Dealing With Stress and Anxiety: An Exercise in Thought Control

Thought Control

This article explores an understanding of dealing with stress and anxiety informed by concepts from cognitive psychology, specifically the seminal theory of stress of Lazarus and Folkman (1984). From this perspective stress is simply understood as our cognitive, emotional and behavioral response to events we perceive as threatening to our well-being. Similarly anxiety is a process initiated by our perceptions of an event as threatening and thereby generating an emotionally based experience of discomfort, did-ease and distress associated with specific bodily and behavioral responses. A state of anxiety is associated with feelings of apprehension, doubt and fear in relation to an event. Both the experiences of stress and anxiety are underpinned by our perception or appraisal of reality. Therefore the underpinning tool to dealing with stress and anxiety is to begin to become aware of and manage this process of perception and the thoughts, feelings and behaviors (including coping attempts) that it generates.

Stress and anxiety emerge out of the interaction between an event or “stressor” and our own physical, cognitive and emotional attempts at dealing with the event. The perception of a situation’s relevance to personal wellbeing will lead to an appraisal of the event which will in turn generate emotional and physical responses associated with stress and anxiety or alternatively with a more resilient coping response. For instance you have a major deadline coming up at work (the event) and you are seriously behind. You consider yourself to be a responsible and diligent person and appraise this approaching deadline as highly threatening to your wellbeing. As the due date approaches you start to feel more and more threatened by the deadline. You start to beat yourself up, generating thoughts such as: ”I can’t succeed”, “I am so irresponsible”, “How could I have let myself get into this mess?” You feel tremendous disappointment in yourself and feel discouraged, anxious and depressed (your feelings). You find it increasingly difficult to concentrate at work and struggle to fall asleep at night (your physical response).  You attempt to “cope” by avoiding your manager and colleagues and surfing the net (coping attempts). Two days before the deadline and you are ready to crack – you are struggling to sleep, you overeat and are irritable and snappy. You are dealing with the situation in a way that generates stress and anxiety!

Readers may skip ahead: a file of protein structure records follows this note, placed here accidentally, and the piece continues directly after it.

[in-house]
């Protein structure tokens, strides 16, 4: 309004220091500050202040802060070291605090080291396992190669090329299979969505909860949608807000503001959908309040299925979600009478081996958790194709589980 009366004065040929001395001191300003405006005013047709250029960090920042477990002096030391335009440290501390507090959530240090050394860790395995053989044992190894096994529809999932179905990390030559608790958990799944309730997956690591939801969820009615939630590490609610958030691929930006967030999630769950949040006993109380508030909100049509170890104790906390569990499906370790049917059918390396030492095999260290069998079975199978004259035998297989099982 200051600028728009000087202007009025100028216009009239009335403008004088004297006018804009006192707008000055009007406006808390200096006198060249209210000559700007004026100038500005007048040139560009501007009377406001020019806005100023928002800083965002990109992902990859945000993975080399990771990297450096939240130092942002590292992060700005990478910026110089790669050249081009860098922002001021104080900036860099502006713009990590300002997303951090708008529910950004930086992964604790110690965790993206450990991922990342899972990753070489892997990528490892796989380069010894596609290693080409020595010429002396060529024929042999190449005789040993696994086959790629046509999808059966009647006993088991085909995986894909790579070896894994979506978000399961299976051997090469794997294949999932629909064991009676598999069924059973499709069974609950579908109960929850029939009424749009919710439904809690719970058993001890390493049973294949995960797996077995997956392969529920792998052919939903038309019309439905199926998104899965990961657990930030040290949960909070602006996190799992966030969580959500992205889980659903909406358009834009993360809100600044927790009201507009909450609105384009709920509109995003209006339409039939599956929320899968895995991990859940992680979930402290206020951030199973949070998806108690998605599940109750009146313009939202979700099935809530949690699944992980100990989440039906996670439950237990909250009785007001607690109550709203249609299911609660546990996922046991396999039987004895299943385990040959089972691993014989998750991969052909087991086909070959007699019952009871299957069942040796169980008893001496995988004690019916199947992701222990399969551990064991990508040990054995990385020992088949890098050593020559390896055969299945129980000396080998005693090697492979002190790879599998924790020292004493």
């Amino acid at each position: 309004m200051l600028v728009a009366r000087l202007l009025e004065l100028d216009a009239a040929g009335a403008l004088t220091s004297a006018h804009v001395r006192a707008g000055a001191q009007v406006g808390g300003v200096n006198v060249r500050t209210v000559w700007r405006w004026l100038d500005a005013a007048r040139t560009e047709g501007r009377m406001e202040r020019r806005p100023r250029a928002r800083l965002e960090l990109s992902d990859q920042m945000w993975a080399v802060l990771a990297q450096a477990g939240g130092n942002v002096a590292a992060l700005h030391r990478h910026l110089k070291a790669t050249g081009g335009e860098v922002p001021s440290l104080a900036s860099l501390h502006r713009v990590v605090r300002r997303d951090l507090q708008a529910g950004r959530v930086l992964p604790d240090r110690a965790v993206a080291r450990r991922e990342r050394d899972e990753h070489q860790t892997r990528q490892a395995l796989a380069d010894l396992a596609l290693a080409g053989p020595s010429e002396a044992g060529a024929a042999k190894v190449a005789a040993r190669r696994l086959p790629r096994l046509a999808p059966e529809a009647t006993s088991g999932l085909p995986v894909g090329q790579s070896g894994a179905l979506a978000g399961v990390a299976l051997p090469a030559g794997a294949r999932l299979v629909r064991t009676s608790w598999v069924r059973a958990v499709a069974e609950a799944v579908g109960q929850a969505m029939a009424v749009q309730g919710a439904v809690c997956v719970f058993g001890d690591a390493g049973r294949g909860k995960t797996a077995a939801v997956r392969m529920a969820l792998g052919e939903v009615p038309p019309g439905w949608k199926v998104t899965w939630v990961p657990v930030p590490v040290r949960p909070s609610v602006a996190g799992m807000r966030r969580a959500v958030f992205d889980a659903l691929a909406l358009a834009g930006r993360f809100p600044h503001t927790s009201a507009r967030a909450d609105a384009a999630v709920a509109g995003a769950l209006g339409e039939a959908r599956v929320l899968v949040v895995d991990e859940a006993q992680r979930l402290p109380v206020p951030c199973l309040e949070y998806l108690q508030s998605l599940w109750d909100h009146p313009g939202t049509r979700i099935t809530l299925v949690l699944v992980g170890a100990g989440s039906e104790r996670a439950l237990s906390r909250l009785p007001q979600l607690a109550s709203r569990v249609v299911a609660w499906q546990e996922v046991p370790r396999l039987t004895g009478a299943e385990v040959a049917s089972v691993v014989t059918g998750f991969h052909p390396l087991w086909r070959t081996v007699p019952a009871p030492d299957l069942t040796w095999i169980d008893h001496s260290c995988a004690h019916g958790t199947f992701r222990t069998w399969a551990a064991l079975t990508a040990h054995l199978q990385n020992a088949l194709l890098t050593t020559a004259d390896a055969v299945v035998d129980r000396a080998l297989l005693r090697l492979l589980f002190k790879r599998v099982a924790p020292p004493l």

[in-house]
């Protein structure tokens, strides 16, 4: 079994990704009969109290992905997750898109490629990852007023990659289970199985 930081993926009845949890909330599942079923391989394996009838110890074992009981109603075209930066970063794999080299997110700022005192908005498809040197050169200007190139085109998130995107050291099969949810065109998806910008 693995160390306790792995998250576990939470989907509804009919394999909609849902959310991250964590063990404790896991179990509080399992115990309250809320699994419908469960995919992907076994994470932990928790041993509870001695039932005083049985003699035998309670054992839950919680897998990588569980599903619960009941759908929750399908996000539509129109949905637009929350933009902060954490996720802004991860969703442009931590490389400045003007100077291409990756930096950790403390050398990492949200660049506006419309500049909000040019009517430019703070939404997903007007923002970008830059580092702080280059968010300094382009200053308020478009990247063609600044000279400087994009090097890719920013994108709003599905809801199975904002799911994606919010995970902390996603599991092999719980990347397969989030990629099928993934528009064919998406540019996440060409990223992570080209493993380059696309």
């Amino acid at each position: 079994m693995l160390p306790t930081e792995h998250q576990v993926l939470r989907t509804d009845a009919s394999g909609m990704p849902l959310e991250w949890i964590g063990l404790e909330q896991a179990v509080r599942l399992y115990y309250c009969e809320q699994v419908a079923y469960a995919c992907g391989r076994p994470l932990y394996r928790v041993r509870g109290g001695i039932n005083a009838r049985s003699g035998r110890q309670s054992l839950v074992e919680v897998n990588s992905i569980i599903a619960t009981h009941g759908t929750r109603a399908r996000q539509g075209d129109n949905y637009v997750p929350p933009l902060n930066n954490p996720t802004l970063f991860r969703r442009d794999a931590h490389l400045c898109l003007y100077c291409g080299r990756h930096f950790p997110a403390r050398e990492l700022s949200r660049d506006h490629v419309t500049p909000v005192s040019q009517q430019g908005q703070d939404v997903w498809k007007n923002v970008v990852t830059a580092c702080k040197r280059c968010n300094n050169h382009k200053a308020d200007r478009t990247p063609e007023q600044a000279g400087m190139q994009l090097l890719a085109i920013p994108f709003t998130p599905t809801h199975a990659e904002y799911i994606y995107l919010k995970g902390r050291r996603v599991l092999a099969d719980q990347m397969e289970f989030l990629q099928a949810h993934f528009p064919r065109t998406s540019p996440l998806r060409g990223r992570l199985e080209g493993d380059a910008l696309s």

Not everyone faced with this event would have interpreted and responded to it in the same way. For instance you might have appraised or perceived this deadline as a challenge and may have felt more able to rise to the challenge of the deadline, had thoughts such as “This is really challenging but I can manage”, “I am really capable”, “I can do this, with a little help”. This in turn may have generated feelings such as anticipation and optimism. You may have physically responded by making sure you get enough sleep and eating healthy, and coped by working a few extra hours and delegating some responsibilities to other colleagues. You are dealing with the situation in a manner that generates well being and productive coping.

Essentially this way of understanding stress and anxiety proposes that your thoughts about the event matter more than the event itself! So seemingly positive events such as to planning a wedding or going on an overseas trip may be seen as an exciting opportunity by one individual and extremely stressful by another individual who perceives the event as highly threatening. It is the interpretation of the event that really matters and shapes how you cope with it and determines the degree of stress and anxiety you experience. Your appraisal of events and the thoughts generated by these perceptions are the most important factor that impact on your ability to deal with the situation –  your physical and emotional response that shape whether challenging situations are invigorating or harmful for you. So if you can start to get a handle on the perceptions and thoughts generated by events you can transform previously stressful and anxiety provoking experiences into manageable situations that you can effectively master! This is a profoundly liberating and empowering perspective as you are not a victim of the situation or circumstances but rather you can actively shape your experience through gaining increased awareness and control of your perceptions and thoughts. So dealing with stress and anxiety becomes an exercise in managing your thoughts.

One comment

  1. Very helpful ideas on how we can shape our emotional responses to what each of us may perceive as difficult events like too much pressure at work. How we manage our thoughts and respond to events makes a real difference as Dr Stacey points out to feelings of stress and anxiety, so delegating work or even escalating deadline concerns to a manager can help us cope well.

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